A friend told Bai to send a palette of food to the North Korean government, so he did. The leaders of North Korea wrote back to him, thanking him, which opened the door for him to return to his country.

Bai spent close to one million dollars of his savings and began procuring goods like corn, potatoes, hairclips, and washing machines in China for five or six years. He then took those goods and brought them over to North Korea. He did this until 2019, when travel to North Korea was closed under the Trump administration.

Much of the food went to young kids going through the education system in North Korea.

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People watch a TV showing a file image of North Korea's missile launch during a news program at the Seoul Railway Station in Seoul, South Korea, Saturday, May 7, 2022. 

People watch a TV showing a file image of North Korea’s missile launch during a news program at the Seoul Railway Station in Seoul, South Korea, Saturday, May 7, 2022.  (AP Photo/Ahn Young-joon)

“These kids, they break the bread in half and bring the rest home to their parents,” he said. “So, when I saw that, I thought, giving bread and rice and all that is not enough. I have to teach them how to grow the farm products.”

That is when Bai started what he described as his “agricultural revolution.”

Bai went to China and hired farm experts who helped him teach the poor people of North Korea seeding, growing and mulching over the course of several years.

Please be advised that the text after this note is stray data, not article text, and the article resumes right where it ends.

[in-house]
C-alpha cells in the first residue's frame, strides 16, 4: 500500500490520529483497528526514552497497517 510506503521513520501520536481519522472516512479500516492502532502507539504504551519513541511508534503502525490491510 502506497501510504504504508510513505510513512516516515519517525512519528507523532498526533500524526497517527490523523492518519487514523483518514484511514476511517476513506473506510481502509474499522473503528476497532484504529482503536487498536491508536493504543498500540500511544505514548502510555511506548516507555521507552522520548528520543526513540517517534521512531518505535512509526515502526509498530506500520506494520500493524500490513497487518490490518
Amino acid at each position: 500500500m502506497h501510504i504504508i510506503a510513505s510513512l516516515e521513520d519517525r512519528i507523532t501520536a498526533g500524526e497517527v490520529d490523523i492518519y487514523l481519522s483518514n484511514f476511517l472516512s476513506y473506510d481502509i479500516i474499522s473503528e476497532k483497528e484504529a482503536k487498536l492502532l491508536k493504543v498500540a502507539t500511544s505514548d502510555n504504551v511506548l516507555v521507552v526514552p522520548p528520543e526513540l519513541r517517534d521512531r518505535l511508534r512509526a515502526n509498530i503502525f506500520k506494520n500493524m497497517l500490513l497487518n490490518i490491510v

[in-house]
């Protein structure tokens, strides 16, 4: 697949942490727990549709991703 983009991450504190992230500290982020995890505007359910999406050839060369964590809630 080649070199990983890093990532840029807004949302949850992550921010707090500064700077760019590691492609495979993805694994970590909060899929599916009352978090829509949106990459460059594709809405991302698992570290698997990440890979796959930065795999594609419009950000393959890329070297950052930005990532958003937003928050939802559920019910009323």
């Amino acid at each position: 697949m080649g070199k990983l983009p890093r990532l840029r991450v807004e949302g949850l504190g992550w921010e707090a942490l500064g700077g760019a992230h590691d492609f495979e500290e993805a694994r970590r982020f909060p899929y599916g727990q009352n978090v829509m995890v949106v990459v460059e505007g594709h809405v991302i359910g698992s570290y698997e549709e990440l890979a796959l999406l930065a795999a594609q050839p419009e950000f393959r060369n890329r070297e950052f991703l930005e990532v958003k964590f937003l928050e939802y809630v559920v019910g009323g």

According to Bai, when he left North Korea, they produced 1,000 times more rice per season than in previous years. He thought that nobody would go hungry if he could do that for the rest of the country. He succeeded.

While staying in a hotel room in the country, Bai dropped to the ground and cried. People he worked with rushed over to ask if he was OK. One person said that was when God came to his heart.

“It is in that process of being able and willing to help other people, the faith grew. And I think God called me. It just happened very naturally,” Bai said. “My mind was full of passion to help those kids. Every second, my mind was focused on that.”

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It was an effort, Bai notes, that was inspired by his wife and the Christian faith his mother instilled in him. The book is dedicated to those two women, two shining pillars in his life.

He visits his wife’s grave every week, sitting among beautiful trees, fresh air and rolling hills. His mother’s ashes reside with him at his home in Pleasanton, California.

After reading his story, Bai hopes that others will be inspired to make a change and spread love throughout the world.

“Today, I believe whatever I did is God’s will. He chose me to do certain things,” he said. “That’s really what it’s all about. God’s faith in me gave me the courage to love other people. So, whatever is left of my life, I’m smiling.”